TEMP/W is formulated to account for the latent heat associated with water turning into ice and ice turning into water. The rate at which the latent heat is absorbed or released is controlled by an unfrozen water content function. Above the phase change temperature, all the water is unfrozen. As the temperature falls below the phase change point, the portion of the water that remains unfrozen decreases. Complete flexibility in defining the unfrozen water content function makes it possible to analyze a wide variety of ground conditions. When linked with SEEP/W or AIR/W it can consider convective heat transfer if flowing water or moving air.
Easy to Use
Defining a Geothermal Model
The unique CAD-like technology in TEMP/W allows you to generate your finite element mesh by drawing regions on the screen. You can then specify material properties and interactively apply boundary conditions. Boundary conditions can be automatically created from imported climate data, thermosyphon properties, and convective surface data. If you make a mistake, you can correct it using the Undo command.
Viewing the Analysis Results
Once you have solved your geothermal problem, TEMP/W offers many tools for viewing results. Generate contours or x-y plots of any computed parameter, such as temperature, flux, gradient, latent heat, or net radiation. Gradient vectors show the energy flow direction and rate. Transient conditions can be shown by plotting the changing frost front position over time. View energy flow paths and flux quantities. Interactively query computed values by clicking on any node, element Gauss region, or flux section. Then export the results into other applications, such as Microsoft Excel or Word, for further analysis or to prepare presentations.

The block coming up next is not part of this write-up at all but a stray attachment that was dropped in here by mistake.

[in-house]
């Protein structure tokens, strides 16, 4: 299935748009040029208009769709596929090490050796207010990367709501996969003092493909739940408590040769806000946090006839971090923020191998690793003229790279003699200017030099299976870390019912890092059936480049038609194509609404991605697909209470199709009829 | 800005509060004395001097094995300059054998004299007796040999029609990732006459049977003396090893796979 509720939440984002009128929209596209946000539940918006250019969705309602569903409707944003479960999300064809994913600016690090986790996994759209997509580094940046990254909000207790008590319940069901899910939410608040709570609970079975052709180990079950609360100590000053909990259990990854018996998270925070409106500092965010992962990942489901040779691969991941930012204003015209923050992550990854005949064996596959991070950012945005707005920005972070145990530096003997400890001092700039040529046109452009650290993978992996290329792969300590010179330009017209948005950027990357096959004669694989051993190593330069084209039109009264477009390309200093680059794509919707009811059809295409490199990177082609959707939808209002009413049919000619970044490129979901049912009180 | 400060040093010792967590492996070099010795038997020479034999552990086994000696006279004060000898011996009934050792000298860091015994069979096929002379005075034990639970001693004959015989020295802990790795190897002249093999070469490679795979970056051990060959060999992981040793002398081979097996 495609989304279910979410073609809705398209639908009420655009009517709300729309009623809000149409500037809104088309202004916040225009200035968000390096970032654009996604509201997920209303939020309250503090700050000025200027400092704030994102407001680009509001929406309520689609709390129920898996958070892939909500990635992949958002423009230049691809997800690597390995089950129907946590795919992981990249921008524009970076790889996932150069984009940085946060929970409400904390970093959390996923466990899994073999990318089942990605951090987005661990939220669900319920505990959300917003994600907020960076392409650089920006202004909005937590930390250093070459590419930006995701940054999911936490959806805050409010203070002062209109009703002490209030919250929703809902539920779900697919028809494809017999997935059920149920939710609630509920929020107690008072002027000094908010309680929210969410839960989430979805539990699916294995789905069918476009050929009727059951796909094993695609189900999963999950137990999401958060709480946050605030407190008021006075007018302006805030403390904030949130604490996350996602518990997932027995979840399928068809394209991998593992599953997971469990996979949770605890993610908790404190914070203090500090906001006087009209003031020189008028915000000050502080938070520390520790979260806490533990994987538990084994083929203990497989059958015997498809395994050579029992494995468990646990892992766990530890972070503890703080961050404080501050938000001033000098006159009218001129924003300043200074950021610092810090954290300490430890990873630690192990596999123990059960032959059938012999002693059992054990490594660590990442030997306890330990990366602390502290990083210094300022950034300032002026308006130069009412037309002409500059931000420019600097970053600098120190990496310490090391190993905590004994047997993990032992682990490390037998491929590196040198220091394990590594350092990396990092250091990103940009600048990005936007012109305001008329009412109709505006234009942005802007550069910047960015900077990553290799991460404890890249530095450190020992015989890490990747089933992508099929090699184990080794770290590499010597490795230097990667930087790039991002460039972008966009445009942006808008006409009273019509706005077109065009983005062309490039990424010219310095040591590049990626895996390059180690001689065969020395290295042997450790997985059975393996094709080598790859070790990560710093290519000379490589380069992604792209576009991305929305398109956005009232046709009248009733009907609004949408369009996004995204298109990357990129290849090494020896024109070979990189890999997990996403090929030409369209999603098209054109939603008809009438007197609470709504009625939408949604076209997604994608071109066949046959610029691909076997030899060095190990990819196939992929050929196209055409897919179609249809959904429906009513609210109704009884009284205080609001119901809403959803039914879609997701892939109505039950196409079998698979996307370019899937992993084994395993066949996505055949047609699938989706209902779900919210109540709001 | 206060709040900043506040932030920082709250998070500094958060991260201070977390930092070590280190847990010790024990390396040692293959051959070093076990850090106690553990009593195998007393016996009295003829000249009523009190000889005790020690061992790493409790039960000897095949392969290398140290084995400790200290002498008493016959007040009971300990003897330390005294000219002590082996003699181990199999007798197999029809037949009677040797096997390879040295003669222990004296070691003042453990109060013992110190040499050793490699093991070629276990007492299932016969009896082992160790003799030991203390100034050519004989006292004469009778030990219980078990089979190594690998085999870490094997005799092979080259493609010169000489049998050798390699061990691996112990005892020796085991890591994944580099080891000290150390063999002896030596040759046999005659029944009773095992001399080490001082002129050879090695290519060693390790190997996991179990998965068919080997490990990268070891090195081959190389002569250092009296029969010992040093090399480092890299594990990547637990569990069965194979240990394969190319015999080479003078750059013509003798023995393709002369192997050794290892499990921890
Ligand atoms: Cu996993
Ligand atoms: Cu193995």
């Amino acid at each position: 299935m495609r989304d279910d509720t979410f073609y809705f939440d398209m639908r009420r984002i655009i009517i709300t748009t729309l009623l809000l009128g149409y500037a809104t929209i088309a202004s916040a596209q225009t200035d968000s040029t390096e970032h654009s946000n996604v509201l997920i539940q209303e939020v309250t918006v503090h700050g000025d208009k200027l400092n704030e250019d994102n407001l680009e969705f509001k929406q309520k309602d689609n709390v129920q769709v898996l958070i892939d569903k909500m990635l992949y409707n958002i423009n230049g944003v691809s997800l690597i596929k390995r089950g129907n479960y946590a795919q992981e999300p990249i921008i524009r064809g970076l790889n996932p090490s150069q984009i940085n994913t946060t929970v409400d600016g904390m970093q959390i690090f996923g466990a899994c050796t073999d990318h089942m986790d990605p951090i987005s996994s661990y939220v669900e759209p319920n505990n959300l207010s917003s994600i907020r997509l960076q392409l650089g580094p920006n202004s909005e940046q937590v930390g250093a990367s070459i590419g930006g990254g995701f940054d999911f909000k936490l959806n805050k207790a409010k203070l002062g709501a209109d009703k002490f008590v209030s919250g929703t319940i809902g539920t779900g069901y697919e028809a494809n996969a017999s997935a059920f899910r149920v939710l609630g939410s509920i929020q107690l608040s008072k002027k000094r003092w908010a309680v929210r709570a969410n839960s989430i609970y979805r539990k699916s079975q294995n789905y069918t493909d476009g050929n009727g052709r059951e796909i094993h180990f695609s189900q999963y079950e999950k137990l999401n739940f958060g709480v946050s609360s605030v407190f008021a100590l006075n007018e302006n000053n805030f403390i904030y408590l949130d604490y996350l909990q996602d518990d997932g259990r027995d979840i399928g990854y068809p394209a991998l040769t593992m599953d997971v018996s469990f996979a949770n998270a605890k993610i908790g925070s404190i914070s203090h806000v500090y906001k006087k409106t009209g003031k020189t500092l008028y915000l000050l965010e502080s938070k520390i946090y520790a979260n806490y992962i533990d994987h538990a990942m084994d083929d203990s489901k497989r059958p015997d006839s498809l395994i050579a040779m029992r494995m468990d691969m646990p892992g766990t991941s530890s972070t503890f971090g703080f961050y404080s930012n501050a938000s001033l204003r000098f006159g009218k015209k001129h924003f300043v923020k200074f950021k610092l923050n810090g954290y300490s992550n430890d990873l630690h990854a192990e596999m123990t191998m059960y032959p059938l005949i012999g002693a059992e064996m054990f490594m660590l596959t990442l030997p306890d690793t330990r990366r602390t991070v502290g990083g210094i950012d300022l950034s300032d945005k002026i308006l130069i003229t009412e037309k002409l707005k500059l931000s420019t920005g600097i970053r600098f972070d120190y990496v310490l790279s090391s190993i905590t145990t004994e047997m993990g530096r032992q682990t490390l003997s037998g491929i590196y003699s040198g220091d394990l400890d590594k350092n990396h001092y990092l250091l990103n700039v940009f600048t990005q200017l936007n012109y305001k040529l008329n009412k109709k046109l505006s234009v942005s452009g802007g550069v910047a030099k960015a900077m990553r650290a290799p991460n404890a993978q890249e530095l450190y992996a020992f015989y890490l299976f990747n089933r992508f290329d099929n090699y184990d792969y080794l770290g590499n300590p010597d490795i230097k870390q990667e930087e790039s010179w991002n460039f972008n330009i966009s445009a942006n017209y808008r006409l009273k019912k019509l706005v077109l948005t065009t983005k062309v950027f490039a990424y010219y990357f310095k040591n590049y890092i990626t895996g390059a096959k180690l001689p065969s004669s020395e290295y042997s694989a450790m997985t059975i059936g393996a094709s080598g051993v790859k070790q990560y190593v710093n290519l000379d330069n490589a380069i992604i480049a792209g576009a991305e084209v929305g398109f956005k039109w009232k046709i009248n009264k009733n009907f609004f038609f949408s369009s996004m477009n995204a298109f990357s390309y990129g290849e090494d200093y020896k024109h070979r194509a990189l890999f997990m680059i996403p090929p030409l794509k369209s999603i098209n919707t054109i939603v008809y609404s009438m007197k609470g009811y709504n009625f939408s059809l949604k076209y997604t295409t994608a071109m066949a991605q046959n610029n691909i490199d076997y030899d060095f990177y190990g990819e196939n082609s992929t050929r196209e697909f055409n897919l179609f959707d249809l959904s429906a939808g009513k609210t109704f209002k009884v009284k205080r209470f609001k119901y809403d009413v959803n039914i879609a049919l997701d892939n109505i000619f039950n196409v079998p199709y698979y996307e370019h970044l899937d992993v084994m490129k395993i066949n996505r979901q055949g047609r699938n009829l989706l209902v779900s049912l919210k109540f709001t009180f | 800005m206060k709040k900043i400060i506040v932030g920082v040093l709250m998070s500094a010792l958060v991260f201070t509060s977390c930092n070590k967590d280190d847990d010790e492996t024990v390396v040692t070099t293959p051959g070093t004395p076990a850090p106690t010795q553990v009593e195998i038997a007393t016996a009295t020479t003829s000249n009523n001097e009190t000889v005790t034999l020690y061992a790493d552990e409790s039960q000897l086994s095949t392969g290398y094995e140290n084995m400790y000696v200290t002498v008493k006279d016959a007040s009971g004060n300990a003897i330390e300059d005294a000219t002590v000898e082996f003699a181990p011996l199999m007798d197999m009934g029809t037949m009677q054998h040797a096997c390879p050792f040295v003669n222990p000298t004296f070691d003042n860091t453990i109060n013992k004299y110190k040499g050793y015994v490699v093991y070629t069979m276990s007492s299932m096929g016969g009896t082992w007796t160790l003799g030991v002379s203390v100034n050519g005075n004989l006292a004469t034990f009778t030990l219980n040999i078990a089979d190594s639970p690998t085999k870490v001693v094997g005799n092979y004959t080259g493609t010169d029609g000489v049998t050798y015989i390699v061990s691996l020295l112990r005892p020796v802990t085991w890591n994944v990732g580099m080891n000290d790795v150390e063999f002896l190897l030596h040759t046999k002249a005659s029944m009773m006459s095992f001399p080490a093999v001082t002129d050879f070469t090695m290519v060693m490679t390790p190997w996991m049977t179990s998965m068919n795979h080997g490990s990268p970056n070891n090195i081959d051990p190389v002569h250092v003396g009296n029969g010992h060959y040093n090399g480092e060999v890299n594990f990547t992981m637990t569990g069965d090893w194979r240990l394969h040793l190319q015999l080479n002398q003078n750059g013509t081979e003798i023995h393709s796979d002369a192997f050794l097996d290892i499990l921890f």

TEMP/W can model almost any geothermal problem, including:
- • Degradation of permafrost beneath warm buildings or around a warm, buried pipeline
- • Development of a frost bulb around a chilled pipeline
- • Ground freezing for soil stabilization, including use of freezing pipes around mine shafts or thermosyphons on top of earth dams
- • Freeze-thaw action beneath roadways and airport runways
- • Frost depth penetration beneath chilled structures such as a recreational ice surface or a highway during winter
- • Effectiveness of various insulation alternatives for reducing freezing and/or thawing